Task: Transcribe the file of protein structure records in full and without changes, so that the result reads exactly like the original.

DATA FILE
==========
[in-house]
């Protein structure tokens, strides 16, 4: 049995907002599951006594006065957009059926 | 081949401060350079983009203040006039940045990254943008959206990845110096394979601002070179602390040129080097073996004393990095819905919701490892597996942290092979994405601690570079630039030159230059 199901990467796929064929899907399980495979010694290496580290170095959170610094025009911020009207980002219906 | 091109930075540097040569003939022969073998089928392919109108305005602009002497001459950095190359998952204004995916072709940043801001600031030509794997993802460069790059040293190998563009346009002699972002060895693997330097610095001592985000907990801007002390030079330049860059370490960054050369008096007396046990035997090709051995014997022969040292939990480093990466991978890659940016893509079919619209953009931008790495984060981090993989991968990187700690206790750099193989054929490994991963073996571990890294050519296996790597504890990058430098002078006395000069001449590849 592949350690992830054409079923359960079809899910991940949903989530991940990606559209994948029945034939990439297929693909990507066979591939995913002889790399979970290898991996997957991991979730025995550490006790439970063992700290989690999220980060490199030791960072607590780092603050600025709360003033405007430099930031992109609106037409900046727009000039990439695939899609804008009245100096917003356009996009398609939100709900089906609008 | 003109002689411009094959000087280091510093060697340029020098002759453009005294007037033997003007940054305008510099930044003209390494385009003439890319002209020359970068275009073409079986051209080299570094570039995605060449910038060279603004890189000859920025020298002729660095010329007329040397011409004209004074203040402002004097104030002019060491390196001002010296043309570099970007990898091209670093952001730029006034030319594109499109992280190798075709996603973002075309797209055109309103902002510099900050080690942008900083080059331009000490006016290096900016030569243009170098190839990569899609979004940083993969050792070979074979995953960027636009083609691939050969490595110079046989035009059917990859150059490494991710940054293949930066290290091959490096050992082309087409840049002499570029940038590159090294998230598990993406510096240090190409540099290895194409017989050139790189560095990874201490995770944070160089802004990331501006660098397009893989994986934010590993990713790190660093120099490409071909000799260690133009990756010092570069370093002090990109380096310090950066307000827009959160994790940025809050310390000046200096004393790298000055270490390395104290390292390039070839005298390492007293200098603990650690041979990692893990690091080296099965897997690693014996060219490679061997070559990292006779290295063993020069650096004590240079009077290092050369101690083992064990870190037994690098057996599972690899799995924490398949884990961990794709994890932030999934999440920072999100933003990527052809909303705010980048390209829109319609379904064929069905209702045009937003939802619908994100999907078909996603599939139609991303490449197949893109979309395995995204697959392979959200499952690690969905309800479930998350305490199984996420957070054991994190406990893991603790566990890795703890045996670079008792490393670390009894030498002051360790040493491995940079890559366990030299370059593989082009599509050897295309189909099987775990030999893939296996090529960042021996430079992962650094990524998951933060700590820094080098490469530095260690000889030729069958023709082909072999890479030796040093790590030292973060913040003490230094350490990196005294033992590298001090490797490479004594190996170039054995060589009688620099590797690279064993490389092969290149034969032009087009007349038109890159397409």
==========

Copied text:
[in-house]
């Protein structure tokens, strides 16, 4: 049995907002599951006594006065957009059926 | 081949401060350079983009203040006039940045990254943008959206990845110096394979601002070179602390040129080097073996004393990095819905919701490892597996942290092979994405601690570079630039030159230059 199901990467796929064929899907399980495979010694290496580290170095959170610094025009911020009207980002219906 | 091109930075540097040569003939022969073998089928392919109108305005602009002497001459950095190359998952204004995916072709940043801001600031030509794997993802460069790059040293190998563009346009002699972002060895693997330097610095001592985000907990801007002390030079330049860059370490960054050369008096007396046990035997090709051995014997022969040292939990480093990466991978890659940016893509079919619209953009931008790495984060981090993989991968990187700690206790750099193989054929490994991963073996571990890294050519296996790597504890990058430098002078006395000069001449590849 592949350690992830054409079923359960079809899910991940949903989530991940990606559209994948029945034939990439297929693909990507066979591939995913002889790399979970290898991996997957991991979730025995550490006790439970063992700290989690999220980060490199030791960072607590780092603050600025709360003033405007430099930031992109609106037409900046727009000039990439695939899609804008009245100096917003356009996009398609939100709900089906609008 | 003109002689411009094959000087280091510093060697340029020098002759453009005294007037033997003007940054305008510099930044003209390494385009003439890319002209020359970068275009073409079986051209080299570094570039995605060449910038060279603004890189000859920025020298002729660095010329007329040397011409004209004074203040402002004097104030002019060491390196001002010296043309570099970007990898091209670093952001730029006034030319594109499109992280190798075709996603973002075309797209055109309103902002510099900050080690942008900083080059331009000490006016290096900016030569243009170098190839990569899609979004940083993969050792070979074979995953960027636009083609691939050969490595110079046989035009059917990859150059490494991710940054293949930066290290091959490096050992082309087409840049002499570029940038590159090294998230598990993406510096240090190409540099290895194409017989050139790189560095990874201490995770944070160089802004990331501006660098397009893989994986934010590993990713790190660093120099490409071909000799260690133009990756010092570069370093002090990109380096310090950066307000827009959160994790940025809050310390000046200096004393790298000055270490390395104290390292390039070839005298390492007293200098603990650690041979990692893990690091080296099965897997690693014996060219490679061997070559990292006779290295063993020069650096004590240079009077290092050369101690083992064990870190037994690098057996599972690899799995924490398949884990961990794709994890932030999934999440920072999100933003990527052809909303705010980048390209829109319609379904064929069905209702045009937003939802619908994100999907078909996603599939139609991303490449197949893109979309395995995204697959392979959200499952690690969905309800479930998350305490199984996420957070054991994190406990893991603790566990890795703890045996670079008792490393670390009894030498002051360790040493491995940079890559366990030299370059593989082009599509050897295309189909099987775990030999893939296996090529960042021996430079992962650094990524998951933060700590820094080098490469530095260690000889030729069958023709082909072999890479030796040093790590030292973060913040003490230094350490990196005294033992590298001090490797490479004594190996170039054995060589009688620099590797690279064993490389092969290149034969032009087009007349038109890159397409």